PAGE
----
So it is not that there must be a loving God in the universe because I need a hand to hold or a shoulder to cry on when I face problems. My sense of God relates not at all to an ease of life (I think it is more a product of modern thinking to believe this, actually and ironically, than it is of Biblical or God-centered thinking). And I wouldn't be able to see that unless I had a self-awareness that went deeper than simply what I think of myself.
It is not weak or un-intellectual to acknowledge such a creative Being, but self-aware: that every time you go into yourself and try to be reductionistic about that self- 'we are the sum total of our thoughts,' for some; 'we are ultimately emotional beings' for others; 'intelligence or knowing is what makes you knowledgeable,' or 'psychological self-assessment leads to emotional well-being;' we do in the long term exactly what we're trying to avoid: we reduce ourselves to fragments of the whole. 

When we look for wholeness, validation, or self-understanding in things or concepts- even things of high moral or intellectual or philosophical value- in anything other than a sense of our source, in God, it eludes us. The fullest love, the fullest awareness, the fullest life, the deepest peace- our authentic legacy- eludes us. In the words of St. Augustine: '[But my sin was this: that] I looked for pleasure, beauty, and truth not in Him but in myself and His other creatures, and the search led me instead to pain, confusion, and error.'

Self-knowing in the Biblical sense is the most nuanced, full, honest, un-blinding, all-encompassing offering of who I am I have ever encountered. It aligns and extends, goes beyond, everything I've ever read or investigated or been curious about in terms of who I am emotionally, psychologically, physically, mentally, creatively, intellectually, and certainly spiritually, than any other method of self-inquiry (of which I have explored quite a few, academically, personally, spiritually etc.).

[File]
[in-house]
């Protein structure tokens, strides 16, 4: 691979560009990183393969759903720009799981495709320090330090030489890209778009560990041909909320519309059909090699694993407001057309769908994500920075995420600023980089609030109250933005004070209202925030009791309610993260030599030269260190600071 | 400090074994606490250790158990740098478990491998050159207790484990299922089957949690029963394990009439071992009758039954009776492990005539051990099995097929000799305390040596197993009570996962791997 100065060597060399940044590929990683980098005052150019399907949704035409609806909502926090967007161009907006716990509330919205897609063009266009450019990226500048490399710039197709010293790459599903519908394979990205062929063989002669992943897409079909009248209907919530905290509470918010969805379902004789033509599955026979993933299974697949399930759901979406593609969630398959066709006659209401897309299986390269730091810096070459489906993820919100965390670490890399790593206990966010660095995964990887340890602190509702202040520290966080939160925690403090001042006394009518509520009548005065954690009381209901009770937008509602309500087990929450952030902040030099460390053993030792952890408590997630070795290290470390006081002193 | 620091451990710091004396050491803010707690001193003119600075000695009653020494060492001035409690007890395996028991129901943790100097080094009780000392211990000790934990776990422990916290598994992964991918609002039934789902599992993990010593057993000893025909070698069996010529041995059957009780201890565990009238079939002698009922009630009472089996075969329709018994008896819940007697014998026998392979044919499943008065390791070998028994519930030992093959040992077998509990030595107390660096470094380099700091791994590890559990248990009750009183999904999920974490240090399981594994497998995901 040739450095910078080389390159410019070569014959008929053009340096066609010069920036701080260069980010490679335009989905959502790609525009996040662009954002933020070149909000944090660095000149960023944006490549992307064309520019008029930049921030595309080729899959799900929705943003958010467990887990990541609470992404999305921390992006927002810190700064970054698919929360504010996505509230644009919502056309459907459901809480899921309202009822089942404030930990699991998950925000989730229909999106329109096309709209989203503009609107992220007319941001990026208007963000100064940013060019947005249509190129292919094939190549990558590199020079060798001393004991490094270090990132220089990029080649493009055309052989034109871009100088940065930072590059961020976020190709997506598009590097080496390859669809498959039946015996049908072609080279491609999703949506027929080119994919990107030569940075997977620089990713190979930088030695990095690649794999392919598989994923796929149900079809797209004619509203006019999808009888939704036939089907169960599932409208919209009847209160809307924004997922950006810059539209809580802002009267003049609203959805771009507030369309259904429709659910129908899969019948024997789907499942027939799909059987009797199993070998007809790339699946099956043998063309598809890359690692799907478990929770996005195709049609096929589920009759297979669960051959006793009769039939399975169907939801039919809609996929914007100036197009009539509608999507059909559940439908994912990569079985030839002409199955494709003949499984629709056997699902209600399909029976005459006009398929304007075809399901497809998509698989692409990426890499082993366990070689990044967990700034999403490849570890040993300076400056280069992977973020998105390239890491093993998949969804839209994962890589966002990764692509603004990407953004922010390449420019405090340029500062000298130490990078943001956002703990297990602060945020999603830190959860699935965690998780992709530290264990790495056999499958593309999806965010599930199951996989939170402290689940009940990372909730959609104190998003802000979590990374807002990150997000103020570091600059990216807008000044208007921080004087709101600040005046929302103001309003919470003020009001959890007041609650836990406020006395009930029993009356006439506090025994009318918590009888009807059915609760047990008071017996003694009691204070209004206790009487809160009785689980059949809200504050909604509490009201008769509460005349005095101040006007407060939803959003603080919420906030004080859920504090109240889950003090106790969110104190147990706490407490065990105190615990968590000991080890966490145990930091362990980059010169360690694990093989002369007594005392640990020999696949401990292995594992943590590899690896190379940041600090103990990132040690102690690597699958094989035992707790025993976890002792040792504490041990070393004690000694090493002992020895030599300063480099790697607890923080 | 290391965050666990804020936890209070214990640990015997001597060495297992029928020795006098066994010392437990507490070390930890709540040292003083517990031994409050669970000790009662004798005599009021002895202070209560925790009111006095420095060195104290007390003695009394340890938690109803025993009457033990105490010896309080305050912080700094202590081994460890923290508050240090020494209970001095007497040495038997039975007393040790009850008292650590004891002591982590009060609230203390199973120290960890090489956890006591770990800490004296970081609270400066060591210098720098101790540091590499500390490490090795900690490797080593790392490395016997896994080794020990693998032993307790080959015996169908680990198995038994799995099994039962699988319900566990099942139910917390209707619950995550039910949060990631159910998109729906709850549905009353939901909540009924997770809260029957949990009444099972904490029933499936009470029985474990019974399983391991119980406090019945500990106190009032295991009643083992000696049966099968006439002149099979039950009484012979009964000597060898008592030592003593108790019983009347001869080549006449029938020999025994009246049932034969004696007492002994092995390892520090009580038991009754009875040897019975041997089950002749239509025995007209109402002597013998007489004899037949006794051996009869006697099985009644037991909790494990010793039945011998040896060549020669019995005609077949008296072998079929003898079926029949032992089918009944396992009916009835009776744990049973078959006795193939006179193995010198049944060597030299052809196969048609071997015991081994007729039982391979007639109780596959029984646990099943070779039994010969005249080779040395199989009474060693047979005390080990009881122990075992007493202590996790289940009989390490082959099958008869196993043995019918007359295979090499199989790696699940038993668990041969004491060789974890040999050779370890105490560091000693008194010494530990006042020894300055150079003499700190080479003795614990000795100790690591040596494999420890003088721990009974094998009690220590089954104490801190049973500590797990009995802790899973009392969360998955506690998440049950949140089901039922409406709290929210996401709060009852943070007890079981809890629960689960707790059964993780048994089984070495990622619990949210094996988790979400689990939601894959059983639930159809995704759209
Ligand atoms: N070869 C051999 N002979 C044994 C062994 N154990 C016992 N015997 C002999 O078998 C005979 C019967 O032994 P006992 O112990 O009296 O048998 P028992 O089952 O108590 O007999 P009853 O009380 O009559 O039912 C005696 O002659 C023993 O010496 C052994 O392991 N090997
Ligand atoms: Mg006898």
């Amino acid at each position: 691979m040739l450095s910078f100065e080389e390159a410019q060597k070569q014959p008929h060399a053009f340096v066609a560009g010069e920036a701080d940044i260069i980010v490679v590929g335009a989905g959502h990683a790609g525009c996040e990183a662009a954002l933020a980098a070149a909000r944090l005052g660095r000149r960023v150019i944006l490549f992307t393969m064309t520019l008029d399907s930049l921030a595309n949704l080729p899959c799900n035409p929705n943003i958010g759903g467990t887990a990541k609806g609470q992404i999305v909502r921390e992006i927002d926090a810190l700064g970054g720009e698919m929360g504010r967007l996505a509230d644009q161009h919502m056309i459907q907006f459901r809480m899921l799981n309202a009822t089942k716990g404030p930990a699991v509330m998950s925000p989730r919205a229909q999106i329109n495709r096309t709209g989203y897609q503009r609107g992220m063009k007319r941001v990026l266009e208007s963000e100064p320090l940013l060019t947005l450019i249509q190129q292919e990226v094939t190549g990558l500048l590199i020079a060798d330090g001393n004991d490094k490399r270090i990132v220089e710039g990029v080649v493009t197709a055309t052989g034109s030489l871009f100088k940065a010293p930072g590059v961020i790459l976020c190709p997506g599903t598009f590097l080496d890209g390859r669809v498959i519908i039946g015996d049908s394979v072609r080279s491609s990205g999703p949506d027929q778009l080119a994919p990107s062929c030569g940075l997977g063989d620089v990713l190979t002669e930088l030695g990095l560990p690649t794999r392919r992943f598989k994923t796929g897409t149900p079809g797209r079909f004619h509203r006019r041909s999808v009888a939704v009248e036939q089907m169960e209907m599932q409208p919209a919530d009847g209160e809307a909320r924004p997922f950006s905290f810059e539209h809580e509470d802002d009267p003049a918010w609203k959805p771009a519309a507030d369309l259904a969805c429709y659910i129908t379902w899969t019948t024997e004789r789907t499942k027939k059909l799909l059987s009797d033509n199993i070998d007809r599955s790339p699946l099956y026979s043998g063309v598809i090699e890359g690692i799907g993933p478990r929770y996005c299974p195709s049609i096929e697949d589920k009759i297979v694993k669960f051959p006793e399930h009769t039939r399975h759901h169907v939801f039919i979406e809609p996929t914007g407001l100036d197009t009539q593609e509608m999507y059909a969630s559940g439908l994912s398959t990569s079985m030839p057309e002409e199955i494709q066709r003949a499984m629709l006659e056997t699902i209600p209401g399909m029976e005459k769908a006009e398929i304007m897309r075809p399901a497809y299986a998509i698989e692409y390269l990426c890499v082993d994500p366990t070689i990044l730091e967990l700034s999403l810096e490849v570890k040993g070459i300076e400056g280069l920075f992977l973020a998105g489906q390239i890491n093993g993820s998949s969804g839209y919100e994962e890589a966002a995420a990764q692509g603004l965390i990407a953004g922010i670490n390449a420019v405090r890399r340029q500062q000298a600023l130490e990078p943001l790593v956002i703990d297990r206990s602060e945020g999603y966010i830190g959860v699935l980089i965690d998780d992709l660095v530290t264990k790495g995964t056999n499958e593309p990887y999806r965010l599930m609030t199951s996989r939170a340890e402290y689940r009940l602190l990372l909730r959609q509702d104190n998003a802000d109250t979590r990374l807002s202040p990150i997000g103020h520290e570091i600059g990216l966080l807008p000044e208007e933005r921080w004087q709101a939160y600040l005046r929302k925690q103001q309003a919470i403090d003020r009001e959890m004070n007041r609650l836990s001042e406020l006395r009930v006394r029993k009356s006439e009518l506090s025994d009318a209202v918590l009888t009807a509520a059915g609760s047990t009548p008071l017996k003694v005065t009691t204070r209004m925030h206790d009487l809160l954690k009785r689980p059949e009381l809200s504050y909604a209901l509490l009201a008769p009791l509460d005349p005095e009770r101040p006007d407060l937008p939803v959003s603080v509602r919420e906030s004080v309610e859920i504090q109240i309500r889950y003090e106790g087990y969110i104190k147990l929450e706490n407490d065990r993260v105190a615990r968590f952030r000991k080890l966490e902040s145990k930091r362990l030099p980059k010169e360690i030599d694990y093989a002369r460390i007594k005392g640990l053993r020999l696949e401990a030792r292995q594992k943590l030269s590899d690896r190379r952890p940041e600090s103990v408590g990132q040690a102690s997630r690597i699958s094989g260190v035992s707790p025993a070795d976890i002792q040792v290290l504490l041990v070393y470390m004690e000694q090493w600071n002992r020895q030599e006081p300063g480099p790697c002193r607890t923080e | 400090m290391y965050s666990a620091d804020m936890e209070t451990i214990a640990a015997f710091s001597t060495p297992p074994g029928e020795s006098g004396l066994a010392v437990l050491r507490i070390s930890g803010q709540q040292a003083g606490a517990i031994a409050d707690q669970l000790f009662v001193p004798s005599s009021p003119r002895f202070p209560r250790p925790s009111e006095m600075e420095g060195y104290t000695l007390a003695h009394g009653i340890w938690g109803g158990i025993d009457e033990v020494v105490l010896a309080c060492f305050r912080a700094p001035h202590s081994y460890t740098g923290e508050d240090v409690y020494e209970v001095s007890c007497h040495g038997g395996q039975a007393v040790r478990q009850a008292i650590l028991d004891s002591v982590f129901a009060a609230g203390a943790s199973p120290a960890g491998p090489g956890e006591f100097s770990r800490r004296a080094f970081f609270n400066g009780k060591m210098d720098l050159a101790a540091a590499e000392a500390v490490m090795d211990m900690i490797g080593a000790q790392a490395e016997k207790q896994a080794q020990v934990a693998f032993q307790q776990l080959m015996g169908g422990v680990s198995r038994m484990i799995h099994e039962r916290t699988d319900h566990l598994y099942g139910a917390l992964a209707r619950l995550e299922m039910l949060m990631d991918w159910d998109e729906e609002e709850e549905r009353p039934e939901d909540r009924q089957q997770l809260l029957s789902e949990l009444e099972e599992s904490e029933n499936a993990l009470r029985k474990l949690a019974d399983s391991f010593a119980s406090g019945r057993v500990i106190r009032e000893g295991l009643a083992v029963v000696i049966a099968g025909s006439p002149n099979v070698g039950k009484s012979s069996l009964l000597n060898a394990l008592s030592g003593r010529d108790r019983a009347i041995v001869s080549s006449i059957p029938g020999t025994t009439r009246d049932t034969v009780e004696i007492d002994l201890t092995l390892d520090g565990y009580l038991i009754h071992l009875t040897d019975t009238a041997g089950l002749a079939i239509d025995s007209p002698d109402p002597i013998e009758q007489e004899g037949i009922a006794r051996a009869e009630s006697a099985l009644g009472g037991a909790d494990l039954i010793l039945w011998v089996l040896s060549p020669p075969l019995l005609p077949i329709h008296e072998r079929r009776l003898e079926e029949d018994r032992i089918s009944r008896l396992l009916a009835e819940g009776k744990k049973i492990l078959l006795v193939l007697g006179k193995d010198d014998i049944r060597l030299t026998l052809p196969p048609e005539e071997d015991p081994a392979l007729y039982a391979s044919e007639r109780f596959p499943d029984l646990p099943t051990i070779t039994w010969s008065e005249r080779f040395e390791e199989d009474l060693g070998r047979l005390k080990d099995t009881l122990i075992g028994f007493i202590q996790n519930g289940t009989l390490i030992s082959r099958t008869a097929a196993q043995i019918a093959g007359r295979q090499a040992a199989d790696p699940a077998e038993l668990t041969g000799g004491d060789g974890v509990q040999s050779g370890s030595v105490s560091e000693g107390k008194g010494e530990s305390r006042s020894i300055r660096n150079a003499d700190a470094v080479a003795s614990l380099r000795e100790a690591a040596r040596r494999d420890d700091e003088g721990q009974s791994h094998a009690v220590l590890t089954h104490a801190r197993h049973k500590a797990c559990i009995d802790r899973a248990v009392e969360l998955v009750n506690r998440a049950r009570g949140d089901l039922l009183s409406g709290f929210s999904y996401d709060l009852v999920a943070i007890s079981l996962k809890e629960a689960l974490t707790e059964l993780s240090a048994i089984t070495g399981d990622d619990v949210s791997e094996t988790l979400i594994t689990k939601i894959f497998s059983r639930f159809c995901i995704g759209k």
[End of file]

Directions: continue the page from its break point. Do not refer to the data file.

Going back to the concepts of 'fear' and 'validation,' I always heard people use the term 'fear of God'-which sounded unappealing. It seemed unappealing to want to try believing in a God that demanded I be scared of Him. But like I expressed above, I don't find a case for a real God that wants my lukewarm commitment to my own ideas about my own life: I find only a case for one who has put me here to achieve some end that will lead myself and others closer to Him, to ultimate love and ultimate peace, not in fear as in 'terror' but fear as in 'reverence': respect. Respect for His creative power, respect for the awe of His vision, which extends so much further than our own in such amazing and powerful ways.